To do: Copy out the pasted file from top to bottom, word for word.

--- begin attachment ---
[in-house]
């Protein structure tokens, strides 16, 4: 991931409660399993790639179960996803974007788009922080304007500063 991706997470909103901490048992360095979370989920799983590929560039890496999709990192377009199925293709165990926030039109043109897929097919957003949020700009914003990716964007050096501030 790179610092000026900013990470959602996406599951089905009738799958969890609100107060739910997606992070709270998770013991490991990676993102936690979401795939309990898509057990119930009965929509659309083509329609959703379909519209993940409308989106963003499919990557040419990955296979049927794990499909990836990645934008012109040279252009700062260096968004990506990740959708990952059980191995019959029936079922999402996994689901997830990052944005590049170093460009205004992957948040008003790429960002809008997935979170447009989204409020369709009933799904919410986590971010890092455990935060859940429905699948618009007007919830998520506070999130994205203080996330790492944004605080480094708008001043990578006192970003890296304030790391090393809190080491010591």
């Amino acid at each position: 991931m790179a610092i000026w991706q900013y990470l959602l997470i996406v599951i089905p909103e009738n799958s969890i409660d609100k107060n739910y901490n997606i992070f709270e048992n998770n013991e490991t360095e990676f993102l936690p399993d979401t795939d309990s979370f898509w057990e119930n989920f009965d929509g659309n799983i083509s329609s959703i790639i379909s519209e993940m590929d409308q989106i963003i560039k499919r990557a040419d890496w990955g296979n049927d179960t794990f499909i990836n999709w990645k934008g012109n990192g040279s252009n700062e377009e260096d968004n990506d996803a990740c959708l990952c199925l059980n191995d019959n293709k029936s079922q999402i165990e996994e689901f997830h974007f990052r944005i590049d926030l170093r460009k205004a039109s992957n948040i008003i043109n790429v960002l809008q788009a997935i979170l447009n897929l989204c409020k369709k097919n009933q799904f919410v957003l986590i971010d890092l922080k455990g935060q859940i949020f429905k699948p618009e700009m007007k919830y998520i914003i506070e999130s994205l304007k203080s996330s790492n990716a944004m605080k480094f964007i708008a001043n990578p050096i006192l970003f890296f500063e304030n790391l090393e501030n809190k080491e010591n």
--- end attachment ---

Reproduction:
[in-house]
């Protein structure tokens, strides 16, 4: 991931409660399993790639179960996803974007788009922080304007500063 991706997470909103901490048992360095979370989920799983590929560039890496999709990192377009199925293709165990926030039109043109897929097919957003949020700009914003990716964007050096501030 790179610092000026900013990470959602996406599951089905009738799958969890609100107060739910997606992070709270998770013991490991990676993102936690979401795939309990898509057990119930009965929509659309083509329609959703379909519209993940409308989106963003499919990557040419990955296979049927794990499909990836990645934008012109040279252009700062260096968004990506990740959708990952059980191995019959029936079922999402996994689901997830990052944005590049170093460009205004992957948040008003790429960002809008997935979170447009989204409020369709009933799904919410986590971010890092455990935060859940429905699948618009007007919830998520506070999130994205203080996330790492944004605080480094708008001043990578006192970003890296304030790391090393809190080491010591």
């Amino acid at each position: 991931m790179a610092i000026w991706q900013y990470l959602l997470i996406v599951i089905p909103e009738n799958s969890i409660d609100k107060n739910y901490n997606i992070f709270e048992n998770n013991e490991t360095e990676f993102l936690p399993d979401t795939d309990s979370f898509w057990e119930n989920f009965d929509g659309n799983i083509s329609s959703i790639i379909s519209e993940m590929d409308q989106i963003i560039k499919r990557a040419d890496w990955g296979n049927d179960t794990f499909i990836n999709w990645k934008g012109n990192g040279s252009n700062e377009e260096d968004n990506d996803a990740c959708l990952c199925l059980n191995d019959n293709k029936s079922q999402i165990e996994e689901f997830h974007f990052r944005i590049d926030l170093r460009k205004a039109s992957n948040i008003i043109n790429v960002l809008q788009a997935i979170l447009n897929l989204c409020k369709k097919n009933q799904f919410v957003l986590i971010d890092l922080k455990g935060q859940i949020f429905k699948p618009e700009m007007k919830y998520i914003i506070e999130s994205l304007k203080s996330s790492n990716a944004m605080k480094f964007i708008a001043n990578p050096i006192l970003f890296f500063e304030n790391l090393e501030n809190k080491e010591n």